Differential Effects of Participation in an Outdoor Orientation Program for Incoming Students
Keywords:outdoor orientation, wilderness education, first-year experience, first-year seminar
AbstractIn this research, we examine the first-year student participants in a first-year seminar outdoor orientation program (OOP) compared to first-year students who participate in the traditional first-year seminar at a large research institution. The effect of residency status, gender, and ethnicity on the students’ success suggests that OOP participants are 5% more likely to return in their following fall and are over 6% more likely to graduate within 6 years, regardless of residency status or gender. Further results suggest a larger effect on first-year experiences for low Expected Family Contribution (EFC) students, allowing them to achieve student success similar to more financially advantaged peers. As EFC increases, the effect of OOP participation decreases for retention and graduation outcomes. Additionally, retaining an OOP student provides a financial gain in total estimated additional revenue for AY 2004–2013 of $3,902,680. This is associated with a 1-year increase in retention as a result of OOP participation.This article was open access for a limited time. One article per issue is always open access - please see the table of contents to see the current open access article.Subscribe to JOREL.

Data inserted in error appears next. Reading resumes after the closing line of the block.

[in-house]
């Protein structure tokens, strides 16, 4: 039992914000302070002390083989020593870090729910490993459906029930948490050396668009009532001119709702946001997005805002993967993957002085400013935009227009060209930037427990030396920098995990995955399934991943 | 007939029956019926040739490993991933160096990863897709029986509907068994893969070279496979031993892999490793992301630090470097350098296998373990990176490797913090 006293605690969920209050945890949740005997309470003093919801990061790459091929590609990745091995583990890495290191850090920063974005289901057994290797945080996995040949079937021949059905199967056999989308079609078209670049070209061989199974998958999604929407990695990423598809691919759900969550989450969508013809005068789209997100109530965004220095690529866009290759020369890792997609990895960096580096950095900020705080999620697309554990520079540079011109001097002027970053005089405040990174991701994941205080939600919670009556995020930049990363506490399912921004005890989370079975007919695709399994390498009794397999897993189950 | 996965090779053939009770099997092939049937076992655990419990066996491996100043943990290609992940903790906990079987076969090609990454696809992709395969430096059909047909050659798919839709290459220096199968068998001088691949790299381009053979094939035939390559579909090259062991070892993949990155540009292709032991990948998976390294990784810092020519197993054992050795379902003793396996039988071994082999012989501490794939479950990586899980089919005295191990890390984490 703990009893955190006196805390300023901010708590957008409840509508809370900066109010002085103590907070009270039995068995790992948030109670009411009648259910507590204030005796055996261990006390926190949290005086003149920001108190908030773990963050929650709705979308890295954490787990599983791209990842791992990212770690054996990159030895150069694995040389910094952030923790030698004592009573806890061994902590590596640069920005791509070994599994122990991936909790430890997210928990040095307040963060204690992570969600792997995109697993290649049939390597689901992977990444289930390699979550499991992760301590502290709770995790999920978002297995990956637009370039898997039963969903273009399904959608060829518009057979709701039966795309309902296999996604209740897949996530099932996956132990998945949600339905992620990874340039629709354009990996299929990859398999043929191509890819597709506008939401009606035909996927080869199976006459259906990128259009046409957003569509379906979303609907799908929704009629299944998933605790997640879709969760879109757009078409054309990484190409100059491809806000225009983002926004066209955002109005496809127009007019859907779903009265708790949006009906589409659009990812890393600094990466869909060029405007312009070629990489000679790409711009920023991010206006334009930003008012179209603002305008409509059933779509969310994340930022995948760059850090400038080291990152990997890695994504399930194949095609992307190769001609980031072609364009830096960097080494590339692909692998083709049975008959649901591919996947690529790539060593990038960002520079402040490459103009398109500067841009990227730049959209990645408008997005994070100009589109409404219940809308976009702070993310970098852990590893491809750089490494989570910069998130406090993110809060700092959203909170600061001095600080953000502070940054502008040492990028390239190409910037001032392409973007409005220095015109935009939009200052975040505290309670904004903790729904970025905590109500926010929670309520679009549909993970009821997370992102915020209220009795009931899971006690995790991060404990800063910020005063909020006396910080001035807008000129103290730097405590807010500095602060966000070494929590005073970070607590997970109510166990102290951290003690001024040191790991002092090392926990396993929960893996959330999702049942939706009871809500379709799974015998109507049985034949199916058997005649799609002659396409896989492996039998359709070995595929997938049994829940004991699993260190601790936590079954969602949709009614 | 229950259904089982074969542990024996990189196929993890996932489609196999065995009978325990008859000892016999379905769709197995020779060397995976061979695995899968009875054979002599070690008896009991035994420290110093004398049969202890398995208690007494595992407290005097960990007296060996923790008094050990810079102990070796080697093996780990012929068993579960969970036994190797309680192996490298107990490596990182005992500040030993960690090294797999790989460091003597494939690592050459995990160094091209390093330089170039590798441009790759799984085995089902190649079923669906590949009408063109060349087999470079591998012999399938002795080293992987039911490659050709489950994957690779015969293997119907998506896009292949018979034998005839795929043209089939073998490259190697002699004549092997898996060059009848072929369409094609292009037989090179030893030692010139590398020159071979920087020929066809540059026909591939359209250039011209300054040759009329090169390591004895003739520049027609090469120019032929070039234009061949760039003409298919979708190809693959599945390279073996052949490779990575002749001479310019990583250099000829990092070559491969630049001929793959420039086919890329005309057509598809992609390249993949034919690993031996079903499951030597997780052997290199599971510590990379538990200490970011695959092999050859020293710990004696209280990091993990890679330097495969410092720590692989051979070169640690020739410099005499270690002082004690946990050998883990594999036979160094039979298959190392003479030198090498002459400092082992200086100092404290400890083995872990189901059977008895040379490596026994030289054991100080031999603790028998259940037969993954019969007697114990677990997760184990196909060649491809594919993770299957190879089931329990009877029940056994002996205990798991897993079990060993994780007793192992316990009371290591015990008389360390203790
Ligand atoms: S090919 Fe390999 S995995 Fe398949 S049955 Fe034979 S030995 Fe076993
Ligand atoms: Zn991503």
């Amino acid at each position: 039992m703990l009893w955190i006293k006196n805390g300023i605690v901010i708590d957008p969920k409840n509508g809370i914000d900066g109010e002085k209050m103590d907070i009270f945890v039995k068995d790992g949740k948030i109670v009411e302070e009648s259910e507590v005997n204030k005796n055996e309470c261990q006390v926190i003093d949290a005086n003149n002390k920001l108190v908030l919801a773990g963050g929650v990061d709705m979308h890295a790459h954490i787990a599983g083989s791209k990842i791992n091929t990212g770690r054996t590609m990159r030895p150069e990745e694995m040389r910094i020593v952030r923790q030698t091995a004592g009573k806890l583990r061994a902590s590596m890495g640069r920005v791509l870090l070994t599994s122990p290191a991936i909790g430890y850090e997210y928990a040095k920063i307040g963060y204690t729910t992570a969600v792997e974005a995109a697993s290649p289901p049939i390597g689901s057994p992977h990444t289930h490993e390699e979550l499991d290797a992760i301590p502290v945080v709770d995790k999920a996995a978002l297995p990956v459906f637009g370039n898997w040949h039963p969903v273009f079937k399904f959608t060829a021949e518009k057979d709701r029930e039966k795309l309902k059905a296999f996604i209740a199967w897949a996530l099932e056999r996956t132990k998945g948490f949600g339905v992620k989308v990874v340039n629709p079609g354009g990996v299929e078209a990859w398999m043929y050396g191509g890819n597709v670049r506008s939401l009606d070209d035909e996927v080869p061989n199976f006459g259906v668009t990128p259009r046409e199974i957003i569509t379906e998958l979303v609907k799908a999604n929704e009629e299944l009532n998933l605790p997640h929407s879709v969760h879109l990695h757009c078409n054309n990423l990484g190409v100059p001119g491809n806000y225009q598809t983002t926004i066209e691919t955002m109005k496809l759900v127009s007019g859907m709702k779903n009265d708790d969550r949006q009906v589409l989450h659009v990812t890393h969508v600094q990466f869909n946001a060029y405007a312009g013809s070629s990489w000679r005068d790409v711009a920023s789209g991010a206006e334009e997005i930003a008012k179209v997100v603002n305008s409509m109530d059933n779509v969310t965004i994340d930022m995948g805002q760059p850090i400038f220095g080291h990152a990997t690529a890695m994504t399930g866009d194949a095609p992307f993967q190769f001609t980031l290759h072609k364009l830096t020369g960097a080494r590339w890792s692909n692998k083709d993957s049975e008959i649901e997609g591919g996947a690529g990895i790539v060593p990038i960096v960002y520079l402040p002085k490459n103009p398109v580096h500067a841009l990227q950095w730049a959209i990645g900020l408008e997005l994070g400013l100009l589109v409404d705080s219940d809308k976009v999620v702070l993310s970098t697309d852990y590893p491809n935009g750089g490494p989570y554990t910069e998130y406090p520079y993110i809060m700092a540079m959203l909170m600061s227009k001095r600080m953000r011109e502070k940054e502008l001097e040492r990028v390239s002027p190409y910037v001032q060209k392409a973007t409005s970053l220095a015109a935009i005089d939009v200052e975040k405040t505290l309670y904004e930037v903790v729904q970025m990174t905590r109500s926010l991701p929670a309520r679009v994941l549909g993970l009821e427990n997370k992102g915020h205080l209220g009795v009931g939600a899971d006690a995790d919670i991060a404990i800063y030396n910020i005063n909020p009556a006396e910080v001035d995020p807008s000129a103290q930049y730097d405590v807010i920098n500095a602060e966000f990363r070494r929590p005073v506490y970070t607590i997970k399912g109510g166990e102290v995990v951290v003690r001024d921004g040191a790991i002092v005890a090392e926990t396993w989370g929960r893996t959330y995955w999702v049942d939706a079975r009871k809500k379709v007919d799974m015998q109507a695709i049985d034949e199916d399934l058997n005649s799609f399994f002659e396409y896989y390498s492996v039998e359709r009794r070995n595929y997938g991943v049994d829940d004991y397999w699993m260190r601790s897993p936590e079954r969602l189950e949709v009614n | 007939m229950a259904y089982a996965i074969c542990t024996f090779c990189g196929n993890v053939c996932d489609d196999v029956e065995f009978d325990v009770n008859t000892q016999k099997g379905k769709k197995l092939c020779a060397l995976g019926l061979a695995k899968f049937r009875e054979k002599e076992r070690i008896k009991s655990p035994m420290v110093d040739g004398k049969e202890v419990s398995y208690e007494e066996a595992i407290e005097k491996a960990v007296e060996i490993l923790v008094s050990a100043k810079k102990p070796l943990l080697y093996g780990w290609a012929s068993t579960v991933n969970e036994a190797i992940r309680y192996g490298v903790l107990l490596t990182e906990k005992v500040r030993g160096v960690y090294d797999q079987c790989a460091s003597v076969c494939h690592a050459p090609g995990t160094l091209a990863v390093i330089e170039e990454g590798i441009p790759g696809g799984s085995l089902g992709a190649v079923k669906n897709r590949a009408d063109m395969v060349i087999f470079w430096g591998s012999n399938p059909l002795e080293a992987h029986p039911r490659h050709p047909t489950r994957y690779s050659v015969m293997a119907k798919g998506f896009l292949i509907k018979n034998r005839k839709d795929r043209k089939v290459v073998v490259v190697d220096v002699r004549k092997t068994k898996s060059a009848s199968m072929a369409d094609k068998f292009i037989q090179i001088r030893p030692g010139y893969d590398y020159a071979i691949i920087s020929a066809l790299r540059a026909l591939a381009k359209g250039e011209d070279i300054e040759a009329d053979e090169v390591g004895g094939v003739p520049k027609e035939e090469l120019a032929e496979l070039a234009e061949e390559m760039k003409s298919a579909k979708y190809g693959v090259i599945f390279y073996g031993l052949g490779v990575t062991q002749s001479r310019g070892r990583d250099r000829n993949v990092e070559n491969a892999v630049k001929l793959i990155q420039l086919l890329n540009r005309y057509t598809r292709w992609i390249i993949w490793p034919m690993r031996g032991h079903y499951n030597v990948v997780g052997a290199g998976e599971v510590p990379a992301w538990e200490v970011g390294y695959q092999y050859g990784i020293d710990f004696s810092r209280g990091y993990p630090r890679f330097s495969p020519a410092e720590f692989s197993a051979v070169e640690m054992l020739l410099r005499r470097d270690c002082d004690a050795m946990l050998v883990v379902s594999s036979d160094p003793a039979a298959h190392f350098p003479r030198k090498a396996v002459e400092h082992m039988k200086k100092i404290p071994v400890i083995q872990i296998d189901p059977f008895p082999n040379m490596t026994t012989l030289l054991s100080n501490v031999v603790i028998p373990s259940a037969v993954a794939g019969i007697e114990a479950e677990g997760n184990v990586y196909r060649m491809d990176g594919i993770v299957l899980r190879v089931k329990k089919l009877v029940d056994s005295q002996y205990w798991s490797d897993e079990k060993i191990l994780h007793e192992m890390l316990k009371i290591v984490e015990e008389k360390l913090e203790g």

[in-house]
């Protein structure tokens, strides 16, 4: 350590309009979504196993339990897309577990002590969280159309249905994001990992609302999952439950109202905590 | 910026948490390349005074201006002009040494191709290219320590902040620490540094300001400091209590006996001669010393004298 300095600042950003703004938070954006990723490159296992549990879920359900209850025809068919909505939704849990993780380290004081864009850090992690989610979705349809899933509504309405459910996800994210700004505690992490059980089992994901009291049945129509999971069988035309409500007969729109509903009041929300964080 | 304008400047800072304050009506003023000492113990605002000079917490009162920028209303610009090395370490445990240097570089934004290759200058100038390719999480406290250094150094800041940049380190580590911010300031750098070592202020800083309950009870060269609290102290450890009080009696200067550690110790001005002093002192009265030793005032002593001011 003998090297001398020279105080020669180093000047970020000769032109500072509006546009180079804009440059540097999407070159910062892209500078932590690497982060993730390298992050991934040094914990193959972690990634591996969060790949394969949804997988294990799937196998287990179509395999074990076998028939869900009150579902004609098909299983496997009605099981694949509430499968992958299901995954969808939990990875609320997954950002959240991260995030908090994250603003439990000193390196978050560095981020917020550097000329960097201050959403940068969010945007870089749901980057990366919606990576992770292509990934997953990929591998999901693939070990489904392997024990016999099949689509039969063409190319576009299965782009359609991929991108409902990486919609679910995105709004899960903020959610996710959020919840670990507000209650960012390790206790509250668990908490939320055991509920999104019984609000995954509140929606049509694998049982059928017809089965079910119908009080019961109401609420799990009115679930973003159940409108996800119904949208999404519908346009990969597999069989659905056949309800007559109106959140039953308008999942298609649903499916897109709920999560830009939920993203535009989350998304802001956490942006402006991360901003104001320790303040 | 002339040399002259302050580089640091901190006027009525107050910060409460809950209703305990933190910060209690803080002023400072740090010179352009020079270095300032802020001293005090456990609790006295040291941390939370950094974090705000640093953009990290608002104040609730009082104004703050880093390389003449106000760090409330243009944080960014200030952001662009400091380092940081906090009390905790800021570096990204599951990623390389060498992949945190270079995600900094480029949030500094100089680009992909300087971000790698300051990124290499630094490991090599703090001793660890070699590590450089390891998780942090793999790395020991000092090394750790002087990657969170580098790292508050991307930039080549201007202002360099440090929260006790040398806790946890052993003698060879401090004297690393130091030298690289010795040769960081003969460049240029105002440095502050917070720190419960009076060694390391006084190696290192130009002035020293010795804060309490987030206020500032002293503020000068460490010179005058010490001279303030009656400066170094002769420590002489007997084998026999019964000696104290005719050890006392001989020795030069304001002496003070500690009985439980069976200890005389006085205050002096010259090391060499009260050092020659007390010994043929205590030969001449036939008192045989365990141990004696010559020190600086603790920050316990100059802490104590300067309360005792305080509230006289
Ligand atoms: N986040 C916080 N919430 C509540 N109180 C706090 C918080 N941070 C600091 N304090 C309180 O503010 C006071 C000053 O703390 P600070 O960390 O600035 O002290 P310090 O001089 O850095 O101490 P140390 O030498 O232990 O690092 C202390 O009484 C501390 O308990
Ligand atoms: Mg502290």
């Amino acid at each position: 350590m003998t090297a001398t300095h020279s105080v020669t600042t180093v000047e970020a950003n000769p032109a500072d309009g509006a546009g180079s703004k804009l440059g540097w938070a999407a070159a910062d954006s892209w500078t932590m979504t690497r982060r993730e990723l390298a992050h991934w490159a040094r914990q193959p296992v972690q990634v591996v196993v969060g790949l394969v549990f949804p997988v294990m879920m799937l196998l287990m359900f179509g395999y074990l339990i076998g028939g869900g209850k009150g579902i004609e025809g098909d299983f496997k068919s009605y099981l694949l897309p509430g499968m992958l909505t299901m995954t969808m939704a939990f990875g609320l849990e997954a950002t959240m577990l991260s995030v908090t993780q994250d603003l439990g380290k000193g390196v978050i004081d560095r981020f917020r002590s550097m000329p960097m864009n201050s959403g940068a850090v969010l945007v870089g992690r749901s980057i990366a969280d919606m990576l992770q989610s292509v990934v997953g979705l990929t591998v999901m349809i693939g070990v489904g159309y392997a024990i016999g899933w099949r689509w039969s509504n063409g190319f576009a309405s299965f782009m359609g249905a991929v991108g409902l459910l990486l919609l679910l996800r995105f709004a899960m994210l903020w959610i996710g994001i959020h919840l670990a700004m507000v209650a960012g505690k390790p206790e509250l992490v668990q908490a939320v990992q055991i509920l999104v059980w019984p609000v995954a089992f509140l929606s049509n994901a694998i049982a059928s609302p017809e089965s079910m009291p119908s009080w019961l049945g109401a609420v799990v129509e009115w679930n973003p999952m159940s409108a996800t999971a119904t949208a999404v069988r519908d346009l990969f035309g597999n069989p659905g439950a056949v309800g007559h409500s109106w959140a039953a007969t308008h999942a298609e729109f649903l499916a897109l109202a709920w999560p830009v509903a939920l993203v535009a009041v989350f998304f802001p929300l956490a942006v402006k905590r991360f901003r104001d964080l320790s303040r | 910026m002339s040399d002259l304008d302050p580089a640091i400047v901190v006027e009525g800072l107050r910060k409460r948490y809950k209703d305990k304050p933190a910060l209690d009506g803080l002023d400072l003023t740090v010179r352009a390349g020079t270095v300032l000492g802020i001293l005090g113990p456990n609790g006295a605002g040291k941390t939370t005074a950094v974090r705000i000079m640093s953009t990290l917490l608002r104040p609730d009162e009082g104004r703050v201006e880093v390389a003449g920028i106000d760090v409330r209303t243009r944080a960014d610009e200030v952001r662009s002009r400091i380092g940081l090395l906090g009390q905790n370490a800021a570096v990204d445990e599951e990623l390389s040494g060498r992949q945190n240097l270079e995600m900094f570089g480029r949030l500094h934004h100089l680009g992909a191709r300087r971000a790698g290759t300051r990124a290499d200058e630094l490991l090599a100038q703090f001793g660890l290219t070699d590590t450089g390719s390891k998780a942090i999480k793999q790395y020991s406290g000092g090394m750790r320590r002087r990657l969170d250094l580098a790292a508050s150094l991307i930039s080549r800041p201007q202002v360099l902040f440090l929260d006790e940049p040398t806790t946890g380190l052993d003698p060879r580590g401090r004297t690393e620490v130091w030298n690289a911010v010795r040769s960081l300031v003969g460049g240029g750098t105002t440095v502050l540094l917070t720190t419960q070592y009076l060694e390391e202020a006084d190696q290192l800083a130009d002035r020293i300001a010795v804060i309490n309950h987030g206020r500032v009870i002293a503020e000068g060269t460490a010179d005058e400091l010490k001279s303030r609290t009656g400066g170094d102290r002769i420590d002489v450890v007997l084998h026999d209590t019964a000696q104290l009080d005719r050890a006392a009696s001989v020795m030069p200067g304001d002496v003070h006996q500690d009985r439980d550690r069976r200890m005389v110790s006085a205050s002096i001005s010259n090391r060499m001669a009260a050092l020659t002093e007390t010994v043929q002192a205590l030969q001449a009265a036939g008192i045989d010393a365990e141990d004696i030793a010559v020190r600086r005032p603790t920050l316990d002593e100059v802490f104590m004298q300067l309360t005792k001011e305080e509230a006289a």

ADV WV. (2014.). About. Retrieved April 25, 2014, Retrieved from: http://ADVorientation.wvu.edu/about
Bell, B. J., Gass, M. A., Nafziger, C. S., & & Starbuck, J.D. (2014). The State of Knowledge of Outdoor Orientation Programs: Current Practices, Research, and Theory. Journal of Experiential Education, 37(1), 31-46. DOI: 10.1177/1053825913518891
Bell, B. J. & Holmes, M. R. (2011). Important Factors Leading to Outdoor OrientationProgram Outcomes: A Qualitative Exploration of Survey Results. Journal of Outdoor Recreation, Education, and Leadership, 3, 26-39.DOI:10.7768/1948-5123.1075
Bell, B. J., Holmes, M. R. & Johnson, B.G. (2010). A Census of Outdoor Orientation Programs At Four-Year College in the United States. Journal of Experiential Education, 33, 1-18.
Bell, B. J., Holmes, M. R., Vigneault, B., & Williams, B. (2008). Student Involvement: Critical Concerns of Outdoor Orientation Programs. Journal of Experiential Education, 30(3), 253- 257.
Bell, B. J. (2006). Wilderness orientation: Exploring the relationship between college pre orientation programs and social support. Journal of Experiential Education, 29(2), 145-167.
College Foundation of West Virginia (CFWV). (2014). CFWV.com. Retrieved May 16, 2014, From:https://secure.cfwv.com/Financial_Aid_Planning/Scholarships/Scholarships_and_Grants/WV_Engineering_Science_and_Tech_Scholarship_Program.aspx
Cook, T., & Campbell, D. (1979). Quasi-experimentation: Design & analysis issues for field settings. Boston: Houghton Mifflin.
Creswell, J. (2003). Research design: Qualitative, quantitative, and mixed method approaches (2nd ed.). Thousand Oaks, Calif.: Sage Publications.